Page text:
Panelist Harry Zervos, a technology analyst with IDTechEx Ltd. argued
that there is a tide that is running in the direction of energy
harvesting. "Microgenerators and energy storage; ultra-low power
electronics; low-energy wireless transmission protocols; these three
coming together allows all sorts of things to happen. In building
controls, in industrial automation and in things like predictive
maintenance," he said.
Yeatman's response was that while there
was little doubt that WSNs [wireless sensor networks] would happen the
open question was whether they would be powered by microgenerators or by
batteries. "Replacing batteries is an enormous burden in many
applications. But you've got to get to very high volume to compete on
price. The case for energy harvesting is not proven. It's an open race.
We have to see what comes up."
Zervos said: "I am optimistic. We
see interest in the applications because people get the vision," to
which Yeatman responded: "In some cases technology can be too easy to
understand and this can produce unrealistic expectations; the idea that
you are going to have a non-charging cell phone, for example."
idea from the floor was that ultra-low power electronics would go even
lower through the use of near- and sub-threshold switching of
transistors and that would first be used to eke out batteries. However,
other audience members argued that such energy-sipping systems would be a
stimulus for the use of energy harvest measures instead of batteries.
moderator Gyselinckx asked the audience whether they were less or more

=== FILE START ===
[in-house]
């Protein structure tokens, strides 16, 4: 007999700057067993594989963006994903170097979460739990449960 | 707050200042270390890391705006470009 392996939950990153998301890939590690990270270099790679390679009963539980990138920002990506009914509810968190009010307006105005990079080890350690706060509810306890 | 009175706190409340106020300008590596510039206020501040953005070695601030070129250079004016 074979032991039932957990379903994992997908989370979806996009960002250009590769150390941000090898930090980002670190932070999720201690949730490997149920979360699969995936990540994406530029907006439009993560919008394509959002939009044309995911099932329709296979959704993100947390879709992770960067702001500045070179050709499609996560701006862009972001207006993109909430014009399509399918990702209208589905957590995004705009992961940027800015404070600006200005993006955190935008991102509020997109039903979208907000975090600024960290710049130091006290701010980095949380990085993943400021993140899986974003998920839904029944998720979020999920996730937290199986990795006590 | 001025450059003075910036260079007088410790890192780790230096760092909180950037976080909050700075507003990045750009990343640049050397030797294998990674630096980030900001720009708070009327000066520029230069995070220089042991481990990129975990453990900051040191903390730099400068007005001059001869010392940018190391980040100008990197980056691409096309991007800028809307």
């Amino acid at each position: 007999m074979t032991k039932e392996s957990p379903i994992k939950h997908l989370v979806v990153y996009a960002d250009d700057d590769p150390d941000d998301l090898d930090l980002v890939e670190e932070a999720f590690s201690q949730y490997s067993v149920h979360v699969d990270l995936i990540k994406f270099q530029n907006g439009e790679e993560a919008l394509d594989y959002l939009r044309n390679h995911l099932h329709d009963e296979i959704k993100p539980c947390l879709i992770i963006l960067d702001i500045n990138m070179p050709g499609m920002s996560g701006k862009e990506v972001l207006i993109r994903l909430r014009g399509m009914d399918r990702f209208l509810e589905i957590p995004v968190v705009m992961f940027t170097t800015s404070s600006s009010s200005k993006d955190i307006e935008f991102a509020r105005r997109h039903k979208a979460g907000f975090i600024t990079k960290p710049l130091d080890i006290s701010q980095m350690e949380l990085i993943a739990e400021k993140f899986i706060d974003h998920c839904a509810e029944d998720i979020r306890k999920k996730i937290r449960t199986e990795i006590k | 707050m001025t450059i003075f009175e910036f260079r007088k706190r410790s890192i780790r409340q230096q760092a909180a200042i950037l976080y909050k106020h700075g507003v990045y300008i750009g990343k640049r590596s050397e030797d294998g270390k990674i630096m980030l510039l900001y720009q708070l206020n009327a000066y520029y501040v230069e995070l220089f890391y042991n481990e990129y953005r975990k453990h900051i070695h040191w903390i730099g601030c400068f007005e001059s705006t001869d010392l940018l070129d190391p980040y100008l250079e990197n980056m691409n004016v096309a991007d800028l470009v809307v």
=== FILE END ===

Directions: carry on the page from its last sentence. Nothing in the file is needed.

optimistic about energy harvesting than they were five years ago. Almost
no-one was less optimistic while many hands went up to indicate they
were more optimistic.
Dryers already monitor the clothes and switch off when they are dry. I just looked on Sears.com and the cheapest dryer I found has this feature: Auto Dry monitors air temperature with an automatic thermostat and ends the cycle when clothes are properly dried
The clothes dryer costs of the order of $300 - $600. Why would a "premium" of $5 be a problem?
Such consumer IoT devices will have to be sold for the sort of money that many people pay daily for a latte, and there is no reason why that price point cannot be achieved. Unlike the 5 cent RFID tag, there is still a real business in products which cost a few dollars each (with volumes eventually in the hundreds or millions or more).
I do not want to look polemic, but I am not convinced by Mr. Andosca's argument regarding cloth dryers.
I agree that this development could save power and money and I wish every dryer could feature those sensors. But on a practicle point of view, I do not see how a consumer would accept to pay a premium on a dryer for something which is not necessarily of huge interest. And I do not see why a dryer manufacturer would decide to include a new, non-mature device in its machine without a demand from the market. Appart from a governmental decision making mandatory such devices in dryers, I do not think there will ever be a market pull for this technology. This is typical techno-push.
This kind of reasoning applies to a lot of examples regarding energy harvesting!
David Patterson, known for his pioneering research that led to RAID, clusters and more, is part of a team at UC Berkeley that recently made its RISC-V processor architecture an open source hardware offering. We talk with Patterson and one of his colleagues behind the effort about the opportunities they see, what new kinds of designs they hope to enable and what it means for today’s commercial processor giants such as Intel, ARM and Imagination Technologies.